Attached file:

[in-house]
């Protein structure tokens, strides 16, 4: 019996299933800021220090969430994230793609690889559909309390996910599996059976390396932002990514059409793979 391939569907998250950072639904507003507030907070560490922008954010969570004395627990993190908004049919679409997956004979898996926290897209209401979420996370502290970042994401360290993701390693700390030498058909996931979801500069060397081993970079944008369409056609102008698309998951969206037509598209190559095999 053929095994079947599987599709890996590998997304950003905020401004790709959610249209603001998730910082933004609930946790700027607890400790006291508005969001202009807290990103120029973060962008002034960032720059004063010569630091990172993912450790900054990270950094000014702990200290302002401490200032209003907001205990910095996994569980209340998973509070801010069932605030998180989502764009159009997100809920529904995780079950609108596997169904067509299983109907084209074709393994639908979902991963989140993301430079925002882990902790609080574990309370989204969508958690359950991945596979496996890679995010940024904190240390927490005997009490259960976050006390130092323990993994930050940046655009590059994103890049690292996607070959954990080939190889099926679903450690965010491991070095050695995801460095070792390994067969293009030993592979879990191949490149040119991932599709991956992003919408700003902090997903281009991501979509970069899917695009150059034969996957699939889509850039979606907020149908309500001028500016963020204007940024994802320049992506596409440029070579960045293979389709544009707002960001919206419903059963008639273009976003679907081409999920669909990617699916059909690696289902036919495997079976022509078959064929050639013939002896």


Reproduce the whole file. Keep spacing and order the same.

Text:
[in-house]
């Protein structure tokens, strides 16, 4: 019996299933800021220090969430994230793609690889559909309390996910599996059976390396932002990514059409793979 391939569907998250950072639904507003507030907070560490922008954010969570004395627990993190908004049919679409997956004979898996926290897209209401979420996370502290970042994401360290993701390693700390030498058909996931979801500069060397081993970079944008369409056609102008698309998951969206037509598209190559095999 053929095994079947599987599709890996590998997304950003905020401004790709959610249209603001998730910082933004609930946790700027607890400790006291508005969001202009807290990103120029973060962008002034960032720059004063010569630091990172993912450790900054990270950094000014702990200290302002401490200032209003907001205990910095996994569980209340998973509070801010069932605030998180989502764009159009997100809920529904995780079950609108596997169904067509299983109907084209074709393994639908979902991963989140993301430079925002882990902790609080574990309370989204969508958690359950991945596979496996890679995010940024904190240390927490005997009490259960976050006390130092323990993994930050940046655009590059994103890049690292996607070959954990080939190889099926679903450690965010491991070095050695995801460095070792390994067969293009030993592979879990191949490149040119991932599709991956992003919408700003902090997903281009991501979509970069899917695009150059034969996957699939889509850039979606907020149908309500001028500016963020204007940024994802320049992506596409440029070579960045293979389709544009707002960001919206419903059963008639273009976003679907081409999920669909990617699916059909690696289902036919495997079976022509078959064929050639013939002896």